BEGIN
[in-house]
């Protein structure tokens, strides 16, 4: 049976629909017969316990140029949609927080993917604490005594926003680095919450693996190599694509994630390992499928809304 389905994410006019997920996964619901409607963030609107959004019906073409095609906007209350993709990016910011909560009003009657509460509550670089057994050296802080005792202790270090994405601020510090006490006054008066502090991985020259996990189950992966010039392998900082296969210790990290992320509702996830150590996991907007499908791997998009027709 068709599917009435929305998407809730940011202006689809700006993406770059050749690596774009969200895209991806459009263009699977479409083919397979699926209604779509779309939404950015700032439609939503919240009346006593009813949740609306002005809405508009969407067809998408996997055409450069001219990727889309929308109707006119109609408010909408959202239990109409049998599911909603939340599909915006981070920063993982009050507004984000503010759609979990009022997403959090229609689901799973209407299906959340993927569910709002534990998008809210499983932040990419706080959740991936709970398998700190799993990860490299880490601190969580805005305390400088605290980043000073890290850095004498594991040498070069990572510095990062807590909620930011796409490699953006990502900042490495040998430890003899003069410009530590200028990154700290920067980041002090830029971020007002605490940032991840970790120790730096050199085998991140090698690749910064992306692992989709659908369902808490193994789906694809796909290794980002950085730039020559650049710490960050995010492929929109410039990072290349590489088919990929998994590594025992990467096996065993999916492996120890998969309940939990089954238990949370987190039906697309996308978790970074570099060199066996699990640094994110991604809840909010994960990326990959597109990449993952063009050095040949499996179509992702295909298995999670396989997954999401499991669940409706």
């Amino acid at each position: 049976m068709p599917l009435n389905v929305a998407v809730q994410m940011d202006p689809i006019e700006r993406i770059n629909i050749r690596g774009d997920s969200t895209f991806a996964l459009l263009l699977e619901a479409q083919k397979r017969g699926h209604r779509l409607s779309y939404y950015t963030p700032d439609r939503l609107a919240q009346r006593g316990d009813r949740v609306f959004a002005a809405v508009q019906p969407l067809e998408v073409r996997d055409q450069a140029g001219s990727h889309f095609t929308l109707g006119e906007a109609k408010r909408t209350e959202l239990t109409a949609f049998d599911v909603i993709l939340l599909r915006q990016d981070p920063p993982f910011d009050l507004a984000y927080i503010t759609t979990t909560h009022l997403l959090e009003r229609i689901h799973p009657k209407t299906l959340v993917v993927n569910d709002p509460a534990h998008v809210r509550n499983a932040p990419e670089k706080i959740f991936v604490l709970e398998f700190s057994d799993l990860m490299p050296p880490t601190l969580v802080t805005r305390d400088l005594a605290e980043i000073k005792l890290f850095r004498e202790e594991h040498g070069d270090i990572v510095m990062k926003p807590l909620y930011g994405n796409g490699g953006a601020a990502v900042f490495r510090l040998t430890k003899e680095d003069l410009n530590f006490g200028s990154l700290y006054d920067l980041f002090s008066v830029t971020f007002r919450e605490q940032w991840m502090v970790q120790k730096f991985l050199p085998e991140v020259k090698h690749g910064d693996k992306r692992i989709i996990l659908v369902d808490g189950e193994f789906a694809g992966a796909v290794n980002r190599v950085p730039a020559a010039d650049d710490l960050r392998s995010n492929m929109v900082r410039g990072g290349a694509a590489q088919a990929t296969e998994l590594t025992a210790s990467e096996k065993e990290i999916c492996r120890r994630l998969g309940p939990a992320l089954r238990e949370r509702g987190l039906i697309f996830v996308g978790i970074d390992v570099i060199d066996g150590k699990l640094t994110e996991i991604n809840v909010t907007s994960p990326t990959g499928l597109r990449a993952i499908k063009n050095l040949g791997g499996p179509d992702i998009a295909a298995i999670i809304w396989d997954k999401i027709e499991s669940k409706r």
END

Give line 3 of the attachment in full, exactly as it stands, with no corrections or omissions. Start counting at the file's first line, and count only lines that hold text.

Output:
């Amino acid at each position: 049976m068709p599917l009435n389905v929305a998407v809730q994410m940011d202006p689809i006019e700006r993406i770059n629909i050749r690596g774009d997920s969200t895209f991806a996964l459009l263009l699977e619901a479409q083919k397979r017969g699926h209604r779509l409607s779309y939404y950015t963030p700032d439609r939503l609107a919240q009346r006593g316990d009813r949740v609306f959004a002005a809405v508009q019906p969407l067809e998408v073409r996997d055409q450069a140029g001219s990727h889309f095609t929308l109707g006119e906007a109609k408010r909408t209350e959202l239990t109409a949609f049998d599911v909603i993709l939340l599909r915006q990016d981070p920063p993982f910011d009050l507004a984000y927080i503010t759609t979990t909560h009022l997403l959090e009003r229609i689901h799973p009657k209407t299906l959340v993917v993927n569910d709002p509460a534990h998008v809210r509550n499983a932040p990419e670089k706080i959740f991936v604490l709970e398998f700190s057994d799993l990860m490299p050296p880490t601190l969580v802080t805005r305390d400088l005594a605290e980043i000073k005792l890290f850095r004498e202790e594991h040498g070069d270090i990572v510095m990062k926003p807590l909620y930011g994405n796409g490699g953006a601020a990502v900042f490495r510090l040998t430890k003899e680095d003069l410009n530590f006490g200028s990154l700290y006054d920067l980041f002090s008066v830029t971020f007002r919450e605490q940032w991840m502090v970790q120790k730096f991985l050199p085998e991140v020259k090698h690749g910064d693996k992306r692992i989709i996990l659908v369902d808490g189950e193994f789906a694809g992966a796909v290794n980002r190599v950085p730039a020559a010039d650049d710490l960050r392998s995010n492929m929109v900082r410039g990072g290349a694509a590489q088919a990929t296969e998994l590594t025992a210790s990467e096996k065993e990290i999916c492996r120890r994630l998969g309940p939990a992320l089954r238990e949370r509702g987190l039906i697309f996830v996308g978790i970074d390992v570099i060199d066996g150590k699990l640094t994110e996991i991604n809840v909010t907007s994960p990326t990959g499928l597109r990449a993952i499908k063009n050095l040949g791997g499996p179509d992702i998009a295909a298995i999670i809304w396989d997954k999401i027709e499991s669940k409706r």